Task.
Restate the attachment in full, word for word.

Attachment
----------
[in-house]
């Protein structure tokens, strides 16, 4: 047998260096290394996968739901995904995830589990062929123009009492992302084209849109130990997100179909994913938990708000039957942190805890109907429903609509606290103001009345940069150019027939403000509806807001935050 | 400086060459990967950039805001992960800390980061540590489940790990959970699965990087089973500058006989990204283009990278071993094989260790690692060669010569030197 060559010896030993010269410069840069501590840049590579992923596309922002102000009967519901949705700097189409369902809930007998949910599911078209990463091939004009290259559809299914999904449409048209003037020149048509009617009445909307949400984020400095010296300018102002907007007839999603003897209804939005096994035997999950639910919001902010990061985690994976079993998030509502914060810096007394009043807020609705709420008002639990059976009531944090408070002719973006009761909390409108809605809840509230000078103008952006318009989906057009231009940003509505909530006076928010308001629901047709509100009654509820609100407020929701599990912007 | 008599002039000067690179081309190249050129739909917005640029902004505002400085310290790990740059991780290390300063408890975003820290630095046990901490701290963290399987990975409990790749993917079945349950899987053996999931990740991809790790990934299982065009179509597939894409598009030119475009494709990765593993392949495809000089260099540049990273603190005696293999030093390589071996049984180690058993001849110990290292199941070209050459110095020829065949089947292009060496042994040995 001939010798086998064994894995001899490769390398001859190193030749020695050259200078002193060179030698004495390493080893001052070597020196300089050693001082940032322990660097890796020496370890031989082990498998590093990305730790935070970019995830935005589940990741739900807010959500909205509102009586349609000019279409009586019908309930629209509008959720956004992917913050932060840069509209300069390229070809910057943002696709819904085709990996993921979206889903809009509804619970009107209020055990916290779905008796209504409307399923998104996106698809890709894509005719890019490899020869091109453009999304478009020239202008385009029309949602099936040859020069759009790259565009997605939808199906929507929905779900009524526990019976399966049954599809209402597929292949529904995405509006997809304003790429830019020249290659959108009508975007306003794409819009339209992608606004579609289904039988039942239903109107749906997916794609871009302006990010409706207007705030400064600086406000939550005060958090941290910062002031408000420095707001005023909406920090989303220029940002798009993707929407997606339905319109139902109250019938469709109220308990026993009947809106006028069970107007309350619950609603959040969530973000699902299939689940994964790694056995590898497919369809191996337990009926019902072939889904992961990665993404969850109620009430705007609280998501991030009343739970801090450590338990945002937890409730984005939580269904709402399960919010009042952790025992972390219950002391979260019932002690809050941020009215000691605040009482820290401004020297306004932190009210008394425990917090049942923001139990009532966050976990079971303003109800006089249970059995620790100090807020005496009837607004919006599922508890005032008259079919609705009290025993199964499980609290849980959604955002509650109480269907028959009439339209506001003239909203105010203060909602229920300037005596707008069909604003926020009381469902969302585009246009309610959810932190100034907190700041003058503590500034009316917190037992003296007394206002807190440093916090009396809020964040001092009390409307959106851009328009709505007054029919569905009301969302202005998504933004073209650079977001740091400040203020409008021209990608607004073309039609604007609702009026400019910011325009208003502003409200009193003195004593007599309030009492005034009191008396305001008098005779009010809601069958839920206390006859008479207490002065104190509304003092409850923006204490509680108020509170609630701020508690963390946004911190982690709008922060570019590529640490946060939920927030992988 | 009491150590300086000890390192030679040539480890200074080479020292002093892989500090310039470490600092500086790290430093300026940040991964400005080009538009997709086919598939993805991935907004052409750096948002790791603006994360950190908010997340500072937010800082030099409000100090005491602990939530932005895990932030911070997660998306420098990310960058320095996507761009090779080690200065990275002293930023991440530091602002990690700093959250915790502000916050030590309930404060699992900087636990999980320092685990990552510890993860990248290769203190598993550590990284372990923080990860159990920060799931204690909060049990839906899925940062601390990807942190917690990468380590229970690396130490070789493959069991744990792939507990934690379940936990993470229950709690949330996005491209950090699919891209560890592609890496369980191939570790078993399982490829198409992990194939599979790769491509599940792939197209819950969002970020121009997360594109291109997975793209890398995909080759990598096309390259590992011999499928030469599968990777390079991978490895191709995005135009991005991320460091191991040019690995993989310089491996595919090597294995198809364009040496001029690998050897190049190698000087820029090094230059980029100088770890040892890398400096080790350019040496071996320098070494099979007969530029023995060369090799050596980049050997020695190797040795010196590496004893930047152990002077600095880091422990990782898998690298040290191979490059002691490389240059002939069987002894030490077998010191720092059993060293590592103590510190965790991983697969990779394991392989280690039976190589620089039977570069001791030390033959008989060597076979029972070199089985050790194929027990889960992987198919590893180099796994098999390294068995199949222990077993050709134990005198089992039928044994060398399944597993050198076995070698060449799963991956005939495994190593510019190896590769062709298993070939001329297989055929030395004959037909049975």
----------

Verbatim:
[in-house]
């Protein structure tokens, strides 16, 4: 047998260096290394996968739901995904995830589990062929123009009492992302084209849109130990997100179909994913938990708000039957942190805890109907429903609509606290103001009345940069150019027939403000509806807001935050 | 400086060459990967950039805001992960800390980061540590489940790990959970699965990087089973500058006989990204283009990278071993094989260790690692060669010569030197 060559010896030993010269410069840069501590840049590579992923596309922002102000009967519901949705700097189409369902809930007998949910599911078209990463091939004009290259559809299914999904449409048209003037020149048509009617009445909307949400984020400095010296300018102002907007007839999603003897209804939005096994035997999950639910919001902010990061985690994976079993998030509502914060810096007394009043807020609705709420008002639990059976009531944090408070002719973006009761909390409108809605809840509230000078103008952006318009989906057009231009940003509505909530006076928010308001629901047709509100009654509820609100407020929701599990912007 | 008599002039000067690179081309190249050129739909917005640029902004505002400085310290790990740059991780290390300063408890975003820290630095046990901490701290963290399987990975409990790749993917079945349950899987053996999931990740991809790790990934299982065009179509597939894409598009030119475009494709990765593993392949495809000089260099540049990273603190005696293999030093390589071996049984180690058993001849110990290292199941070209050459110095020829065949089947292009060496042994040995 001939010798086998064994894995001899490769390398001859190193030749020695050259200078002193060179030698004495390493080893001052070597020196300089050693001082940032322990660097890796020496370890031989082990498998590093990305730790935070970019995830935005589940990741739900807010959500909205509102009586349609000019279409009586019908309930629209509008959720956004992917913050932060840069509209300069390229070809910057943002696709819904085709990996993921979206889903809009509804619970009107209020055990916290779905008796209504409307399923998104996106698809890709894509005719890019490899020869091109453009999304478009020239202008385009029309949602099936040859020069759009790259565009997605939808199906929507929905779900009524526990019976399966049954599809209402597929292949529904995405509006997809304003790429830019020249290659959108009508975007306003794409819009339209992608606004579609289904039988039942239903109107749906997916794609871009302006990010409706207007705030400064600086406000939550005060958090941290910062002031408000420095707001005023909406920090989303220029940002798009993707929407997606339905319109139902109250019938469709109220308990026993009947809106006028069970107007309350619950609603959040969530973000699902299939689940994964790694056995590898497919369809191996337990009926019902072939889904992961990665993404969850109620009430705007609280998501991030009343739970801090450590338990945002937890409730984005939580269904709402399960919010009042952790025992972390219950002391979260019932002690809050941020009215000691605040009482820290401004020297306004932190009210008394425990917090049942923001139990009532966050976990079971303003109800006089249970059995620790100090807020005496009837607004919006599922508890005032008259079919609705009290025993199964499980609290849980959604955002509650109480269907028959009439339209506001003239909203105010203060909602229920300037005596707008069909604003926020009381469902969302585009246009309610959810932190100034907190700041003058503590500034009316917190037992003296007394206002807190440093916090009396809020964040001092009390409307959106851009328009709505007054029919569905009301969302202005998504933004073209650079977001740091400040203020409008021209990608607004073309039609604007609702009026400019910011325009208003502003409200009193003195004593007599309030009492005034009191008396305001008098005779009010809601069958839920206390006859008479207490002065104190509304003092409850923006204490509680108020509170609630701020508690963390946004911190982690709008922060570019590529640490946060939920927030992988 | 009491150590300086000890390192030679040539480890200074080479020292002093892989500090310039470490600092500086790290430093300026940040991964400005080009538009997709086919598939993805991935907004052409750096948002790791603006994360950190908010997340500072937010800082030099409000100090005491602990939530932005895990932030911070997660998306420098990310960058320095996507761009090779080690200065990275002293930023991440530091602002990690700093959250915790502000916050030590309930404060699992900087636990999980320092685990990552510890993860990248290769203190598993550590990284372990923080990860159990920060799931204690909060049990839906899925940062601390990807942190917690990468380590229970690396130490070789493959069991744990792939507990934690379940936990993470229950709690949330996005491209950090699919891209560890592609890496369980191939570790078993399982490829198409992990194939599979790769491509599940792939197209819950969002970020121009997360594109291109997975793209890398995909080759990598096309390259590992011999499928030469599968990777390079991978490895191709995005135009991005991320460091191991040019690995993989310089491996595919090597294995198809364009040496001029690998050897190049190698000087820029090094230059980029100088770890040892890398400096080790350019040496071996320098070494099979007969530029023995060369090799050596980049050997020695190797040795010196590496004893930047152990002077600095880091422990990782898998690298040290191979490059002691490389240059002939069987002894030490077998010191720092059993060293590592103590510190965790991983697969990779394991392989280690039976190589620089039977570069001791030390033959008989060597076979029972070199089985050790194929027990889960992987198919590893180099796994098999390294068995199949222990077993050709134990005198089992039928044994060398399944597993050198076995070698060449799963991956005939495994190593510019190896590769062709298993070939001329297989055929030395004959037909049975």